Verdant TCS

What’s a Zero-Day Vulnerability, What is Zero Trust Access, and What Do I Need to Know?

By Mike Shollack,
CEO & President

Cybersecurity can be a complex and confusing topic, especially if you aren’t a security researcher or work in IT. However, it’s not something you can afford to ignore—especially if you run a small or medium-sized business.

As cyberattacks and data breaches become more common and more costly, it’s more important than ever for companies to continually assess and improve their security posture. Two critical concepts to understand are zero-day vulnerabilities and zero trust access.

If you’re concerned that your business may be vulnerable to cybersecurity attacks, please reach out to the team of experienced cybersecurity professionals at Verdant TCS. We’d be more than happy to help.


In simple terms, a zero-day vulnerability is any security flaw in software that is either unknown to the developer or vendor of the software, or has been discovered, but no official patch exists yet.

The reality is that no software is 100% secure—at least not forever. Software developers and security researchers analyze and identify emerging cyber threats, and continuously update their systems to fix those flaws and security vulnerabilities—ideally before those flaws are discovered and exploited by cybercriminals. However, with complex software, zero-day vulnerabilities sometimes aren’t discovered (by security professionals or by hackers) for months or even years after the software is released.

In essence, it’s a race between the good guys and the bad guys to find flaws in the code, and unfortunately the hackers sometimes identify software vulnerabilities before a developer does. If malicious actors can use the flaw to gain access, it’s called a zero-day exploit. If they then are able to use that exploit to deploy malware and carry out a cyberattack—freezing accounts, remotely accessing machines, identity theft or stealing confidential data, etc.—it’s called a zero-day attack.

Zero-day attacks can be especially dangerous and destructive since the attack catches the developer flat-footed. The hackers attack before they even know there is a vulnerability, and businesses have no existing security patches or any other solutions to protect their systems.

Hence the use of the term “zero day.” Once discovered, cybersecurity experts have “zero days” left to fix the security flaw. And because these are unknown threats, if the malicious actors are stealthy, they could take advantage of the exploit undetected for an extended period before security experts either discover the attack or find a way to fix it.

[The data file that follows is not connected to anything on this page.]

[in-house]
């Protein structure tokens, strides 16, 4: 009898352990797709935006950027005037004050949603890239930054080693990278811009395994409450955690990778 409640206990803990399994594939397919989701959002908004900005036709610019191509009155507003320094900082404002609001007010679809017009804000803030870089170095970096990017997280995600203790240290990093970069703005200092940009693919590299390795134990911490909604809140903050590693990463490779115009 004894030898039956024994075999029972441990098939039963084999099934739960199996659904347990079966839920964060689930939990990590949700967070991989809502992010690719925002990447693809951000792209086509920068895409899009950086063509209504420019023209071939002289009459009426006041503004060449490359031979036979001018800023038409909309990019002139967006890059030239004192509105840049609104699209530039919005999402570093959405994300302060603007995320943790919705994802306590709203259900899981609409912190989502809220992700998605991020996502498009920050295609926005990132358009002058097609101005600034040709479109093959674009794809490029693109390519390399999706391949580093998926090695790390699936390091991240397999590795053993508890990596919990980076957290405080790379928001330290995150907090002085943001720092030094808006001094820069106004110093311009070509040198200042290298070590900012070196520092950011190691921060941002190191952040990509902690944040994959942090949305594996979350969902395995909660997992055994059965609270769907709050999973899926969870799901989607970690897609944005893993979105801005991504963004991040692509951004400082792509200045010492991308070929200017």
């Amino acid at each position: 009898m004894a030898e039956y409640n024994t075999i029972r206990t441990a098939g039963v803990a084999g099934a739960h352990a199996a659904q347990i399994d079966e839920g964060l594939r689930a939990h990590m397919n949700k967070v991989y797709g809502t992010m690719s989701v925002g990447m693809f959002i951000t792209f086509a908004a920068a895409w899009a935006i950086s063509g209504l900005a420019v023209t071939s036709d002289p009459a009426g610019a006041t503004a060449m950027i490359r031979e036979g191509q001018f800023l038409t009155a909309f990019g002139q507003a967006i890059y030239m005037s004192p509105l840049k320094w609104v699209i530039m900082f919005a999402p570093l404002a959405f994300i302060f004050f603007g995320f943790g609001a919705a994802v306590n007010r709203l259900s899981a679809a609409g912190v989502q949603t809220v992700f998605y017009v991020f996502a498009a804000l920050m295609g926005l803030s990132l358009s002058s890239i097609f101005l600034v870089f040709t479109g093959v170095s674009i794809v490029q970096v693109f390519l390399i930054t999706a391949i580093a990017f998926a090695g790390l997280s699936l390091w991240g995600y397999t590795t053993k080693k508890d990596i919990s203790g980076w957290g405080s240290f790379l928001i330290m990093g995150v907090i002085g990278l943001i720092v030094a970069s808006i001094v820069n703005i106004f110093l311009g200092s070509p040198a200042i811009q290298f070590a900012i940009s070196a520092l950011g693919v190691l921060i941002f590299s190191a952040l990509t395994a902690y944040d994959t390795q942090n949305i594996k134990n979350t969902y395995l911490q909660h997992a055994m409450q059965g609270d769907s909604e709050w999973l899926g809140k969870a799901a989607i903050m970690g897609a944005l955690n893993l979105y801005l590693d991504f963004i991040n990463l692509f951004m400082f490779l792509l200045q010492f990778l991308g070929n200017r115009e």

RELATED: 5 Cybersecurity Threats to Monitor in 2021


Zero trust access—also known as zero trust security—is another cybersecurity term you might have seen in the news recently. Although it isn’t directly related to zero-day vulnerabilities, exploits, or attacks, it is an important concept for businesses and employees to understand and can help reduce the risk of zero-day threats.

Zero trust access is a cybersecurity strategy or framework that requires all users to not only be authenticated and authorized to access networks, but also continuously validated in order to retain that access and connect with other applications, resources, or data. In other words, locks are set up not just between the corporate network and the outside world, but also within the network itself. Not only is it harder for an attacker to get in the front door, but it can also significantly limit the amount of damage that can be caused by a single breach.

Essentially, the motto is “never trust, always verify.” Any network connection, internal or external, should always be considered a potential threat.

Zero Trust vs. Perimeter Defense Strategies

Many organizations still employ an outdated “perimeter” or “castle and moat” cybersecurity strategy. Yes, these companies might be using multifactor authentication, firewalls, antivirus software, and other important cybersecurity technologies and strategies. But with a perimeter defense strategy, once a person gains access to the network and operating systems, their credentials are not checked again. They’re assumed to be trustworthy and given extensive, mostly unrestricted access to internal systems.